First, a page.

Every year, half a million women worldwide fall ill with cervical cancer - and about half of them die from the disease. With the right political and medical efforts, the number of people affected by cervical cancer could be reduced by up to 90 percent, writes the UN Population Fund UNFPA.
According to the latest available statistics, cervical cancer is the fourth most common type of cancer among women globally, with 528 new cases and 000 deaths each year. Most cases occur in low- and middle-income countries where there are no national cell sampling programs. Compared with Sweden and other Western European countries, the number of deaths due to cervical cancer is up to 10 times higher in Eastern Europe and Central Asia. There, the disease is the second deadliest type of cancer among women with 18 deaths annually.
An important reason for prioritizing efforts to prevent cervical cancer is that it mainly affects younger women. The majority of new cancer cases are registered in women aged 35 to 45 years. It is a time when most women both work and raise children, which means that the social and economic effects of cervical cancer have consequences that include far more than health effects and suffering at the individual level.
Women are discriminated against in health care
Eastern Europe and Central Asia are characterized by large inequalities in how people have access to and use reproductive health care. All countries in the region have signed most human rights conventions guaranteeing reproductive rights, but in many places the inclusion of reproductive rights in national legislation has been slow. Social and political barriers form the basis for gender discrimination in health care. In recent years, increased conservative values have further intensified discrimination.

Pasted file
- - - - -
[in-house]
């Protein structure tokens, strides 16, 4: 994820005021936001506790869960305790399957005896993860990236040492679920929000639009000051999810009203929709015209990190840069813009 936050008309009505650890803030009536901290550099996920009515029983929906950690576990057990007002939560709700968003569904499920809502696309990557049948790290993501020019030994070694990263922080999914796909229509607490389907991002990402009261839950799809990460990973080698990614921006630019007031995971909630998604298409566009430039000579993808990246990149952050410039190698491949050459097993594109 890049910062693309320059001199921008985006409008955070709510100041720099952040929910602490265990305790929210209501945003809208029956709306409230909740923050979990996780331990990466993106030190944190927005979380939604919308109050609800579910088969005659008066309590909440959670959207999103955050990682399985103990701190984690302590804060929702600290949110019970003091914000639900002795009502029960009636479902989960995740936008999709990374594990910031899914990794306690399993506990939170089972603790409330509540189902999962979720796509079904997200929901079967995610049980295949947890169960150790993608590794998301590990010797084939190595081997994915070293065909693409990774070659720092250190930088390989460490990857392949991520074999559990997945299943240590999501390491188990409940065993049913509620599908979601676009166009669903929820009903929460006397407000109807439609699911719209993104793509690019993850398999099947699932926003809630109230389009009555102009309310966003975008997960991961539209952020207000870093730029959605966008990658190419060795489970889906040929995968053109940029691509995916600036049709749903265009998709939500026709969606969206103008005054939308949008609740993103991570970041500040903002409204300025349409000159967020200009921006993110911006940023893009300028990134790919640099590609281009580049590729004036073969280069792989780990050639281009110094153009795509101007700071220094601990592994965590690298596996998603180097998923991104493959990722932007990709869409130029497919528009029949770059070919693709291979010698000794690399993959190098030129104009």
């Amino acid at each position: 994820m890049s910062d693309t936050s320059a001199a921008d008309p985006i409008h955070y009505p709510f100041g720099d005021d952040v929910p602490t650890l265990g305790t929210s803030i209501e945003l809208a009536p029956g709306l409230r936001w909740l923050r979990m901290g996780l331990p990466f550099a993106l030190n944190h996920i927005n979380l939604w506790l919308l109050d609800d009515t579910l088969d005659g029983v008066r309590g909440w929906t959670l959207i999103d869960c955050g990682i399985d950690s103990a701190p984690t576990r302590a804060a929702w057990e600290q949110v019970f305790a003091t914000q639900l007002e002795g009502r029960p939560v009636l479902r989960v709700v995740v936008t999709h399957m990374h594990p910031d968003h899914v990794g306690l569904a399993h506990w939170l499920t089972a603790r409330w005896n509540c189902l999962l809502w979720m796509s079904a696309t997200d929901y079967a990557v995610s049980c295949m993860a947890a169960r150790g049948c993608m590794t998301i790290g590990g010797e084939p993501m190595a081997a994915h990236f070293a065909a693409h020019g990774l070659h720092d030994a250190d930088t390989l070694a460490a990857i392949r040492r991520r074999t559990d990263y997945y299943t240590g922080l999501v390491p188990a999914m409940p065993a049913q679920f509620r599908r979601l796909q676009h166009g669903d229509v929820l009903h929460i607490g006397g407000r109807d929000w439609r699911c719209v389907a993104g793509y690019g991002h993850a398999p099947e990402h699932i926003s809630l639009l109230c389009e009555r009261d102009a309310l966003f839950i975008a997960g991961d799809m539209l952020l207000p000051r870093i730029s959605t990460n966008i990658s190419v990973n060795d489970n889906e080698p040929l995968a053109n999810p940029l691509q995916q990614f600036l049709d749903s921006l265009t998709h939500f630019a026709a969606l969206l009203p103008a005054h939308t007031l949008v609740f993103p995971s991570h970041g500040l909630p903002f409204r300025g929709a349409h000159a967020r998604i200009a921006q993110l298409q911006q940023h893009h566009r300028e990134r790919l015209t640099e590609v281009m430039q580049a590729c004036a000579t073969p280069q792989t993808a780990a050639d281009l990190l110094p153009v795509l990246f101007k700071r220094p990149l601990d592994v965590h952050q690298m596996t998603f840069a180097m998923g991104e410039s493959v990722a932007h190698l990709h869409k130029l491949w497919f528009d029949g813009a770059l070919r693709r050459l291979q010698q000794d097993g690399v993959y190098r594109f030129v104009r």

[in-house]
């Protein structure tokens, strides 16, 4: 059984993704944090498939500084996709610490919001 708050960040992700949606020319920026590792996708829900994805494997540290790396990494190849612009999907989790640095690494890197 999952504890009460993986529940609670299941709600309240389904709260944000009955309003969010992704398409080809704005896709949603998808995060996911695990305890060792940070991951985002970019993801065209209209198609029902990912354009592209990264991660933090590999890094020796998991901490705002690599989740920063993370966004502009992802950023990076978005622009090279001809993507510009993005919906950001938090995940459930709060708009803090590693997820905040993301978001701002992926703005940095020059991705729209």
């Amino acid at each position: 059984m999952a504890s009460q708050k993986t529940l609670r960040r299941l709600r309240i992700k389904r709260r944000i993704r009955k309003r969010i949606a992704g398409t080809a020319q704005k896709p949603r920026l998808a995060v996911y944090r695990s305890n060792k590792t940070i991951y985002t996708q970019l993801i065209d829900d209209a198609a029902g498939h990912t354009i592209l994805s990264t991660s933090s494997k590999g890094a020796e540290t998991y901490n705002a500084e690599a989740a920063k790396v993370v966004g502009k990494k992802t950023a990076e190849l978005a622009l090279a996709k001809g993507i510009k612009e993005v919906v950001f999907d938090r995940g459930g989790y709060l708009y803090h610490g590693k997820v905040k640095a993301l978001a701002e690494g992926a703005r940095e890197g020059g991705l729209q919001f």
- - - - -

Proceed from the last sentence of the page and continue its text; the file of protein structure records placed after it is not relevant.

Implementing well-functioning programs to prevent and treat cervical cancer is challenging because it requires coordination between several different types of services at all levels of health care. In Eastern Europe and Central Asia, prevention programs are often not systematic enough and cell sampling is carried out randomly, at the request of a patient or doctor, or when women consult a doctor for other reasons, rather than through organized national sampling programs.
Although most countries in the region offer free cell sampling and cancer treatment, very few countries cover the cost of following up a cell sample with cell changes, which is necessary to reduce the frequency of new cancer cases.
Almost all cases of cervical cancer can be prevented
With an effective cell sampling program, the number of cases of cervical cancer can be reduced by up to 80 percent, or by up to 90 percent if combined with HPV vaccination of girls and young women. An effective program must systematically call in women to be tested, review test results and offer treatment for positive test results, and ensure that these services are of high quality. A systematic program ensures that as many women as possible are tested and provides the most cost-effective reduction in cancer incidence.
With financial support from Sweden and other important donors, the UN Population Fund, UNFPA, has launched a regional initiative to prevent cervical cancer in Eastern Europe and Central Asia. Through the initiative, UNFPA's regional offices and country offices have jointly assisted countries in the region in identifying deficiencies in the national capacity to prevent and treat cervical cancer, set up regional web-based courses for healthcare professionals in detecting and preventing cancer, and designed training to train people to train. others in their immediate area.
By collaborating with governments, civil society and local caregivers, UNFPA has launched cell sampling programs in, for example, Georgia and Moldova. Since 2008, 44 women have been tested annually for cervical cancer in Georgia through a partnership program between UNFPA and the Government of Georgia.
UNFPA is expanding the program to ensure that more women have access to regular cell sampling and the necessary follow-up and treatment for positive test results.
It is important that decision makers understand that cell sampling and HPV vaccination are key components of a successful program against cervical cancer, but that these must be combined with a free follow-up treatment in the event of a positive test result to provide a cost-effective reduction in cancer cases. The international community can also help support national efforts by funding programs aimed at building the capacity of local health systems to implement a systematic program against cervical cancer.
With these measures in place, today's high rate of cervical cancer in Eastern Europe and Central Asia may soon be a thing of the past.